Photographing Your First Concert? Music Photography 101

Music photographers, lovers, and enthusiasts!

This one's for you. When I'm at shows and festivals I somehow manage to look like a person who knows what they're doing long enough to get a question or two every now and then. Often times, people ask me these questions while at a concert where the noise level prevents us from actually having a decent conversation. I tried to put together a few questions I typically get and things I wish I knew when I first started shooting shows. I hope these help, and feel free to ask me something that's not answered below!

If you're more of a visual person, here is a video of me answering these questions for your viewing pleasure.

How did you get started in concert photography?

I first got started by cold emailing venues in Birmingham, AL to see if they would let me come shoot a couple shows for free in exchange for photos. I had two that said yes (RIP the Syndicate Lounge). After building a portfolio, I got the chance to shoot a few shows for BhamRocks (a local music magazine) and things took off from there.

Who do you shoot for?

Currently, I shoot for MNPR Magazine (AKA the best group of international photographers known to man/woman/nonbinary-kind), and the occasional request from record labels, artists, and publicists.

What kind of camera and lenses do you use?

I use two Canon 6Ds. Two of the same camera body? YES. As far as lenses go, I use: Canon 28mm f1.8, Canon 70-200mm f2.8, and Canon 50mm f1.4.

What camera and lenses do you recommend for a beginner?

That honestly really depends on your personal preference. All brands have really stepped up their game with beginner and intermediate cameras. I started with Nikon, and if I didn't transition to doing video/filming I would probably still be with that brand. I may be biased in saying Canon has the best color science, but eh, it's kind of true. Sony is also a good option if you want to do photos and videos but want a more lightweight setup.

Do you ever rent equipment for shows?

I personally don't. I know that it's not unheard of, but it's just not something I'm into.

Do you shoot in raw?


What camera settings do you use?

This one is kind of an impossible question to answer. I'll start by addressing which camera features I take advantage of before diving into the ISO/Aperture/Shutter Speed trio. I use back button auto focus rather than manual focus or half-clicking the shutter to autofocus. Nikon cameras are a little more ergonomic (i.e. the buttons are placed in areas that mesh seamlessly with natural hand placement), and I found that on Canon camera's I had to change the way I shot a little bit to make things work for better for me in fast paced situations. Using back button focus allows for fewer hand movements and doesn't make me have to mentally choose the pressure I put on the shutter function to focus when I'm shooting fast-spaced shows and events. I use AI-Servo as my focus setting (as opposed to one shot or AI-Focus) which allows for faster focusing when shooting moving subjects.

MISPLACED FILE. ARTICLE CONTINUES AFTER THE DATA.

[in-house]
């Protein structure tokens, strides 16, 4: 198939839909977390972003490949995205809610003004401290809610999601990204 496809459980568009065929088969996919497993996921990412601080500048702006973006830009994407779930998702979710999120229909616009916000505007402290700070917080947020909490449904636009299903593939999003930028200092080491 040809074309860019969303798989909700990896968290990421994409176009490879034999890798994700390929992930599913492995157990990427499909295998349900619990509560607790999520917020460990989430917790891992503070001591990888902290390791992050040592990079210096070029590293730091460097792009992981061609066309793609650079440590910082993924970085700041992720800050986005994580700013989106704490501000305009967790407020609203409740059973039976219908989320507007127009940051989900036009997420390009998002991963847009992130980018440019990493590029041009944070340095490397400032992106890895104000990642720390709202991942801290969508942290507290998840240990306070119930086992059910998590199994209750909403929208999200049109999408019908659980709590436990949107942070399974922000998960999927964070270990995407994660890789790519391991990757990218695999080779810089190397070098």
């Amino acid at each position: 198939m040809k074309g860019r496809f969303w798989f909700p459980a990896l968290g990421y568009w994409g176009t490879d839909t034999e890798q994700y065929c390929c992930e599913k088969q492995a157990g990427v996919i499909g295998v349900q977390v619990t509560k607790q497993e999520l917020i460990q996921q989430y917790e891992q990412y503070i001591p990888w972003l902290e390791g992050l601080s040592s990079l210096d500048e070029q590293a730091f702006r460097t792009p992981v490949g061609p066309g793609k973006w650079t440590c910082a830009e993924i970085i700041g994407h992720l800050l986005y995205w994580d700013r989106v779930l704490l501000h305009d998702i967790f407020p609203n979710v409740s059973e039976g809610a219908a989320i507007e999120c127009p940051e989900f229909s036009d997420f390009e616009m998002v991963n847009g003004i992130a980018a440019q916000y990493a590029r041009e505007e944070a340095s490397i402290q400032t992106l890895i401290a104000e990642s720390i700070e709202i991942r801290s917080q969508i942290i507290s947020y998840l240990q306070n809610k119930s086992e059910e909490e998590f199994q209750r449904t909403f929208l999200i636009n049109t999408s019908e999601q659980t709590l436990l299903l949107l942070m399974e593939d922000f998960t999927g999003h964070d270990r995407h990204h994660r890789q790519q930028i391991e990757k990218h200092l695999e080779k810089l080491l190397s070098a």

Your camera settings are going to depend on your surroundings and available light. Lighting is different in every venue, and even from act to act, as stage lighting setups can change throughout the show. More often than not, your ISO setting will be high (i.e. 1000+), and you won't want a shutter speed less than 1/100 (and even that's pushing it, but dark venues are relentless am I right?). Aperture depends on the lens, and when you're first starting out you may not be able to afford "fast glass" (lenses with an aperture of 2.8 or higher), so just go with that works. I've played around with different white balance settings, and I typically use Auto white balance or I'll set my white balance manually using the Kelvin setting.

How do you get to shoot in the photo pit or get a photo pass?

You have to get approval from the press contact of the band/music artist or venue to get into the photo pit with a photo pass.

Who I contact for a photo pass?

The press contact for a music act/band is my first point of reference. General managers and other managers are next in line if a press contact is unavailable.

What if I can't find a contact for a photo pass?

That's when it gets tricky. There are facebook groups for concert photographers who can offer help/support, which is a line of defense that people use when they can't find a contact on their own or don't get a response from the contact listed.

If I get a photo pass, does that include a ticket?

Most of the time it does, but it doesn't hurt to ask just in case.

If I don't get/have a photo pass, should I sneak my camera into the venue?

There was a time in my life where I would've said "Yes, be sneaky and try it anyway!" BUT, given the current climate for concert/music photographers, I'm going to have to be that person and say "For all that is good, please don't." There are more and more restrictions being placed on photographers everyday because of people who have tried to take advantage of that privilege. From being escorted to the photo pit, to having to put up our gear following shooting the artist in the pit, there are already enough precautions being taken so that we don't really have a lot of freedom to betray the trust that we'll behave professionally. It might take a minute to start getting approved for shows regularly, but be patient. The last thing you want to do is start your music photography career with the reputation of being a person who tries to get around security or as someone who does not work well with venue marketing staff.

Hopefully that answered most of your questions about what I do, how I operate, and how you can get started as a music photographer. Have more questions? Hit me up on social media, email, whatever; I'll always try to help if I can!

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